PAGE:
November 3, 2005

Opinion-Editorial

THE PLACE WHERE URBAN SPRAWL ENDS

Billed as “the place where urban sprawl ends,” the 93,000-acre Irvine Ranch became the 20th Century state of the art in privately developed master planning. To be sure, the original vision has proven an enormous success for the Irvine Company, providing homes for over 200,000 people, while preserving over half of the original land as permanent open space, wilderness and parkland. Yet, since architect-planner William Pereira first envisioned a “university community” in 1960, the Ranch has evolved into a new form of sprawl: what might be termed Suburbia of Parkway-Isolated Enclaves. A world given over to the automobile, the residents of the safe and quiet cul-de-sacs are freeway-close and provided convenient commercial and office centers surrounded by oasis-like parking lots. What was “Smart Growth” four decades ago, however, no longer looks so smart in a landscape of disappearing wilderness and traffic gridlock.

As the buildout of the Irvine Ranch reaches its conclusion in East Orange, the Irvine Company has an opportunity to again embrace the cutting edge of urban design and architecture. The “Parkway-Isolated Enclave” model has turned much of the County into lushly landscaped anonymity among our thousands of neighbors. Walking to the post office requires crossing six lanes of Sport-Utility Vehicles. Parents must chauffeur their brood to school for fear of what they might encounter on the way. What Irvine Company planners have sought to provide is Pereira’s vision of “community,” through the often-used euphemism “village centers.” By isolating people from places, by requiring automobiles as our main intermediary, community becomes something we commute to instead of live in. Traditional neighborhoods, those built before the advent of the car, provide clear examples for how to bring a sense of community back into the OC landscape – East Orange should become the Irvine Company’s 21st Century Urban Village.

Traditional neighborhoods evolved over time as walkable blocks of diverse housing types proximate to schools, parks, shops and offices. The Italian hillside village of Grassano, located along the Appian Way, illustrates the model of homes at varying densities designed around palazzos, churches, civic buildings, shops, and the “Terra Grassa,” or fertile land. Savannah, Georgia’s rigid grid pattern includes 24 tree-shaded park-like “squares” surrounded by neighborhoods called “wards” that ensured each had a natural meeting location. More recently, Kentlands, Maryland has been developed as a premier “New Urbanist” community by the planning firm of Duany Plater-Zyberk, that integrates a shopping mall with a traditional main street, in walking proximity to neighborhoods, including higher density residential and live-work units.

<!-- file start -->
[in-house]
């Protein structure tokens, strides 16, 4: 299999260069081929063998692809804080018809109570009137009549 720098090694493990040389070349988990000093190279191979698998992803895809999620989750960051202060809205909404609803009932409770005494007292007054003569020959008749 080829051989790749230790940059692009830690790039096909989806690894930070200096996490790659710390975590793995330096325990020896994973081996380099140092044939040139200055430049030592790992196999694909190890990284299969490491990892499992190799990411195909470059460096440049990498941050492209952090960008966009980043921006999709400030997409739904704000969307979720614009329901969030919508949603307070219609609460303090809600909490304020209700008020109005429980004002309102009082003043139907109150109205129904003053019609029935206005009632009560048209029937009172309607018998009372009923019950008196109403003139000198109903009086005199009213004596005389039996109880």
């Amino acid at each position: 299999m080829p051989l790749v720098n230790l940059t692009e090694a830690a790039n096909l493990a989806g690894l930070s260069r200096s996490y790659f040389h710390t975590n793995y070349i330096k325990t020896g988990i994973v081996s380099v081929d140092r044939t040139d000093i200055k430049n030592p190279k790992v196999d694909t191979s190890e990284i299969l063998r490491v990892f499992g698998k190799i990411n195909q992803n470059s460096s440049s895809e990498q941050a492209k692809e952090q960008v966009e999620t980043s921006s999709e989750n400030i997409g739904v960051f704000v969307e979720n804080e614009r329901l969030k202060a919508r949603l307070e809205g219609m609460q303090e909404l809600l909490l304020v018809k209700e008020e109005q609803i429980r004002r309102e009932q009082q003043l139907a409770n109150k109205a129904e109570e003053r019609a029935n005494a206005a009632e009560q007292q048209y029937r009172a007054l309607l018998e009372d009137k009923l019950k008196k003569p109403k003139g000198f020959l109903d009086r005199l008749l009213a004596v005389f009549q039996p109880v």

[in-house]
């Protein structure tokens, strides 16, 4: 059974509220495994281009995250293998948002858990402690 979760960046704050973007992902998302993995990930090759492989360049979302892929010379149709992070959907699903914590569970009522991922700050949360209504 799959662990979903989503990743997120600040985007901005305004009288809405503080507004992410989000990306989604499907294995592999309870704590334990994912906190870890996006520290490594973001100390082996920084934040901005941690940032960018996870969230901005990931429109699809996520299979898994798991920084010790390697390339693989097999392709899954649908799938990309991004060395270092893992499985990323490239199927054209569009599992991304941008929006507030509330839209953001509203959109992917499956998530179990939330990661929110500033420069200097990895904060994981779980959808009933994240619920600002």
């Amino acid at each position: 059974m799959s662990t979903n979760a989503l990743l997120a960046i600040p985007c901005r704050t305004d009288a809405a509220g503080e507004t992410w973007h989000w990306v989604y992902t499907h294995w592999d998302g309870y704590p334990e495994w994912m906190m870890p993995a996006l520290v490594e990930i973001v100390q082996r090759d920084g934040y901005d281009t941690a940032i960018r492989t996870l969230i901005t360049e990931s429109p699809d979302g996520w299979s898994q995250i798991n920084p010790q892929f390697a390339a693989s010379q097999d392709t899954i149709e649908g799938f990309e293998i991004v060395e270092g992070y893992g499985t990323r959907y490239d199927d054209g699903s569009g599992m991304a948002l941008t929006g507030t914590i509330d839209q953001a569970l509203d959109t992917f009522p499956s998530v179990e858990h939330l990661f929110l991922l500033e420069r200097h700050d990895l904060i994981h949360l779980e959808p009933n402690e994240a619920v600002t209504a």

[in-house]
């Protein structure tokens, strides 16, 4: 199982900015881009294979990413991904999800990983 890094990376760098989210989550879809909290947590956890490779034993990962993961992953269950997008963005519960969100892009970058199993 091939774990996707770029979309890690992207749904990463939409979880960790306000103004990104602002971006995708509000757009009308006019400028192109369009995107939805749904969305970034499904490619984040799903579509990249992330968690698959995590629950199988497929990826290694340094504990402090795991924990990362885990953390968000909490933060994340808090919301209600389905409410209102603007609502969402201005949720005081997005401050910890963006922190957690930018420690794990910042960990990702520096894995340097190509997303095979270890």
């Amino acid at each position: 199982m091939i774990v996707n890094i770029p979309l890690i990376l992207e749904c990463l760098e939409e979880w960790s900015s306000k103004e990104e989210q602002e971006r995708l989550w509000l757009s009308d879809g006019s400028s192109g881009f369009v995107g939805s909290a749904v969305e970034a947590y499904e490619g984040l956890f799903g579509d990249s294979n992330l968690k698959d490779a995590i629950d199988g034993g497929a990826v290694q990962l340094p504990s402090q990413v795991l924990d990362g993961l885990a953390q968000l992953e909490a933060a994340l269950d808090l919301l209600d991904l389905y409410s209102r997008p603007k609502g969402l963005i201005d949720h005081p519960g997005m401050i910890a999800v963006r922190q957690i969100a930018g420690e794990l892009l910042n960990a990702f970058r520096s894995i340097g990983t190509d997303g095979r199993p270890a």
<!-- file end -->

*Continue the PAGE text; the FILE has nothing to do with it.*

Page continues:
The provision of open space along with urban development, no matter how walkable, does not ensure the community will function as an environmentally sustainable whole. Principles of landscape ecology require large tracts of undisturbed natural vegetation to be separate and buffered from urbanized areas. The present Irvine Company proposal for East Orange sprawls all over the hillsides in a low-density “Parkway-Isolated Enclave” manner, calling for up to 1,200 homes along Santiago Canyon east of Irvine Lake. This would severely fragment the preserved habitat of the Irvine Ranch Land Reserve, as well as cost millions in providing services and infrastructure to an undeveloped area. New residents would have to drive three miles just to pick up a loaf of bread. As well, the rural-recreational potential of Irvine Lake and Santiago Canyon would be irreversibly harmed. True Smart Growth calls for a rethinking.

By bringing the Urban Village concept to East Orange, the Irvine Company could have a smarter plan that would concentrate mixed-use development at the convergence of the toll roads with Santiago Canyon Road, leaving the Canyon wild and recreational. An understated village of homes and shops would fit wonderfully with the East Orange ambience where horse paths climb through quiet canyons to the high peaks of Saddleback.

With costs soaring for developers, compact, clustered, mixed-use villages have become the preferred economic model, as well as a great place to live. The Urban Land Institute in their “2006 Emerging Trends in Real Estate,” note that lenders and investors have become more comfortable with mixed use, calling it, “in vogue.” Rancho Mission Viejo, the other large-scale new town for OC, recently settled a lawsuit with environmental groups on a plan inspired by the Urban Village model, called a “Win-win solution” by the mayor of San Juan Capistrano. The Irvine Company should be proactive in providing the City of Orange a fiscally balanced, environmentally responsible prototype Smart Growth community. May the Villages at East Orange finally fulfill the promise made by Irvine Ranch as “the place where urban sprawl ends.”


Jack Eidt
Director of Planning
Wild Heritage Planners